High inflation really is the enemy more than price levels. High inflation skews lots of things and eats into purchasing power if wages don't keep pace. Price levels are arbitrary, and all that really matters is how much stuff people can buy relative to what they could purchase yesterday (or 10 years ago). This more important phenomenon usually gets shortened to the term "real income", i.e. income adjusted for inflation. As per the sources in the OP and stuff like this, real income is up.

If we had 1000% inflation for a year, and then suddenly returned to stability at ~2% or whatever the target is, would you think that this was a sign of a smoothly running economy?

No because hyperinflation is typically devastating for an economy and can have impacts that take years to resolve. 1000% is Zimbabwe tier.

After several years of regular 2% inflation though, things would mostly get back to normal, minus societal trust issues that 1000% inflation was ever possible in the first place of course. This is assuming that people's incomes mostly kept track with inflation, which usually happens unless there are other economic shocks.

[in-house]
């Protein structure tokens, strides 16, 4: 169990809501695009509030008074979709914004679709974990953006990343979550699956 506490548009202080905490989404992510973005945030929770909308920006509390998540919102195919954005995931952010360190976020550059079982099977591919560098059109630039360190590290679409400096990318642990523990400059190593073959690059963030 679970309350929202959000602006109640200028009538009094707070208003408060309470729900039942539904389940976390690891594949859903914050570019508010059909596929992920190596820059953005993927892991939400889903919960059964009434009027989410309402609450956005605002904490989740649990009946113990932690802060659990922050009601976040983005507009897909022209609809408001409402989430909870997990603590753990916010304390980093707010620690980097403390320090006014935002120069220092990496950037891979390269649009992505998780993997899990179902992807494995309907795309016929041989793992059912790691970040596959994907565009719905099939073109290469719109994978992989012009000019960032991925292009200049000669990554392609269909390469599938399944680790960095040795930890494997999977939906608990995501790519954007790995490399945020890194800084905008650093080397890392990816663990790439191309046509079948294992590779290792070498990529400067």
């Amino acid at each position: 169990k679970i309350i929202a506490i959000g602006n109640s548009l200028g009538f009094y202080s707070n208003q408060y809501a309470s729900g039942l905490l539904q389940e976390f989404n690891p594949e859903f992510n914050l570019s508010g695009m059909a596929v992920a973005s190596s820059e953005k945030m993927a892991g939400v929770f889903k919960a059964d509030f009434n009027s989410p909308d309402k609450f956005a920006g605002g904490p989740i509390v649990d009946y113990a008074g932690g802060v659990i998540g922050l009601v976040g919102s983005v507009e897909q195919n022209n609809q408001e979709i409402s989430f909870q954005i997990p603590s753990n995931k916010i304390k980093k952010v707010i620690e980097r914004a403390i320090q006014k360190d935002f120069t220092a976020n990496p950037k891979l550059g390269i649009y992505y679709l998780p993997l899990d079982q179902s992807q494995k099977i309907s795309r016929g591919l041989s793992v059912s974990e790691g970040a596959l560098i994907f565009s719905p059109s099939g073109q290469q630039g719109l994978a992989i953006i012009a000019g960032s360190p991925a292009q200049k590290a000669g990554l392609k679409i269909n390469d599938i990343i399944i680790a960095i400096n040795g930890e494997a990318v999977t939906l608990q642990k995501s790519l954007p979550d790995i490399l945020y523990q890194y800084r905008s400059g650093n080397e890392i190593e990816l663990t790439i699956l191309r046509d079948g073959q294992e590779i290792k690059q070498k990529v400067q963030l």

This is assuming that people's incomes mostly kept track with inflation, which usually happens unless there are other economic shocks.

Like funding a bunch of wars or something?

Of course it's a matter of degree, but I don't think "well inflation is back to 2% now, everything's fine" is a good general principle; it might be true, but it might not.

Like funding a bunch of wars or something?

Hardly a new phenomenon. The US was in Afghanistan for 20 years. Ukraine aid is ~6% of the Pentagon's budget.